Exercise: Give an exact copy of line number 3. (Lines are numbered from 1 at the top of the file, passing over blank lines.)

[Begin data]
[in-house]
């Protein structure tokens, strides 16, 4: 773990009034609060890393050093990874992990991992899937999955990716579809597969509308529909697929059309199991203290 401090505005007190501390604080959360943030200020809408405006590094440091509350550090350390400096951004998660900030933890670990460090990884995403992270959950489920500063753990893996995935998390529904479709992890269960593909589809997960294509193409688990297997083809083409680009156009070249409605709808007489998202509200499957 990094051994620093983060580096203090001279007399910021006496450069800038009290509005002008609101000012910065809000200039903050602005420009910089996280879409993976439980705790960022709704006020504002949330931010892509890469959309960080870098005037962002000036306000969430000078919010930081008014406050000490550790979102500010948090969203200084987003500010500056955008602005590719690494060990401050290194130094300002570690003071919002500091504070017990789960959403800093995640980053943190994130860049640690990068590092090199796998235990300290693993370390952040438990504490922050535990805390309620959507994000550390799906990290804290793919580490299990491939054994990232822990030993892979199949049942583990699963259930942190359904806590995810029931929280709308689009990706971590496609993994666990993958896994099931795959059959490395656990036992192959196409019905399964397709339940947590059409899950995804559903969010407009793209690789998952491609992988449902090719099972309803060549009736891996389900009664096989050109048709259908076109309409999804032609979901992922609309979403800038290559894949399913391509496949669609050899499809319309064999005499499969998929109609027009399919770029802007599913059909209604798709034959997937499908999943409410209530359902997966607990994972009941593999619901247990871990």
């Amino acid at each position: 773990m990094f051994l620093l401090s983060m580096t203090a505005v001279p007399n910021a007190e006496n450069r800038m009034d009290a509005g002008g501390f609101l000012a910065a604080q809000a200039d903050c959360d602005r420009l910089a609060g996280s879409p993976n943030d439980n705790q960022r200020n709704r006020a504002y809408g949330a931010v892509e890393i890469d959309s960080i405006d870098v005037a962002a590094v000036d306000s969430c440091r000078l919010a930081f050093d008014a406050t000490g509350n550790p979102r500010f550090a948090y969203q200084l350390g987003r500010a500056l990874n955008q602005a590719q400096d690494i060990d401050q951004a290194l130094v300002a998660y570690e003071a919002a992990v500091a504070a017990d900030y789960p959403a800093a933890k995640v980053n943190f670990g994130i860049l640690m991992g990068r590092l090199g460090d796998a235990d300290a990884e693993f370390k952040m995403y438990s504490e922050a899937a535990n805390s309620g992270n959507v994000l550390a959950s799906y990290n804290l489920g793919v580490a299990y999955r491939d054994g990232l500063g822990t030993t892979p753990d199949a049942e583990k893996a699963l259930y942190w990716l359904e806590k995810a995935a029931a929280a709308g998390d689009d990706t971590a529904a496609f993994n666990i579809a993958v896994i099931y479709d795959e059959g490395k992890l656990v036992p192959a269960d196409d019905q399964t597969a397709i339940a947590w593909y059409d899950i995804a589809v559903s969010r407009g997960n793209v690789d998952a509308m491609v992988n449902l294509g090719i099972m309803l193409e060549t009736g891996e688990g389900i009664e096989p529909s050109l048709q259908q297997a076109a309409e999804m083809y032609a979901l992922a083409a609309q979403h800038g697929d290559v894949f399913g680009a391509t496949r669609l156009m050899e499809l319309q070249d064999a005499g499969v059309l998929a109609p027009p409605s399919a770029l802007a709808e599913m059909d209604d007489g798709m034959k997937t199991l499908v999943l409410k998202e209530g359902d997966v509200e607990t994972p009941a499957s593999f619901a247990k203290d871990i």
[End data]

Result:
């Amino acid at each position: 773990m990094f051994l620093l401090s983060m580096t203090a505005v001279p007399n910021a007190e006496n450069r800038m009034d009290a509005g002008g501390f609101l000012a910065a604080q809000a200039d903050c959360d602005r420009l910089a609060g996280s879409p993976n943030d439980n705790q960022r200020n709704r006020a504002y809408g949330a931010v892509e890393i890469d959309s960080i405006d870098v005037a962002a590094v000036d306000s969430c440091r000078l919010a930081f050093d008014a406050t000490g509350n550790p979102r500010f550090a948090y969203q200084l350390g987003r500010a500056l990874n955008q602005a590719q400096d690494i060990d401050q951004a290194l130094v300002a998660y570690e003071a919002a992990v500091a504070a017990d900030y789960p959403a800093a933890k995640v980053n943190f670990g994130i860049l640690m991992g990068r590092l090199g460090d796998a235990d300290a990884e693993f370390k952040m995403y438990s504490e922050a899937a535990n805390s309620g992270n959507v994000l550390a959950s799906y990290n804290l489920g793919v580490a299990y999955r491939d054994g990232l500063g822990t030993t892979p753990d199949a049942e583990k893996a699963l259930y942190w990716l359904e806590k995810a995935a029931a929280a709308g998390d689009d990706t971590a529904a496609f993994n666990i579809a993958v896994i099931y479709d795959e059959g490395k992890l656990v036992p192959a269960d196409d019905q399964t597969a397709i339940a947590w593909y059409d899950i995804a589809v559903s969010r407009g997960n793209v690789d998952a509308m491609v992988n449902l294509g090719i099972m309803l193409e060549t009736g891996e688990g389900i009664e096989p529909s050109l048709q259908q297997a076109a309409e999804m083809y032609a979901l992922a083409a609309q979403h800038g697929d290559v894949f399913g680009a391509t496949r669609l156009m050899e499809l319309q070249d064999a005499g499969v059309l998929a109609p027009p409605s399919a770029l802007a709808e599913m059909d209604d007489g798709m034959k997937t199991l499908v999943l409410k998202e209530g359902d997966v509200e607990t994972p009941a499957s593999f619901a247990k203290d871990i």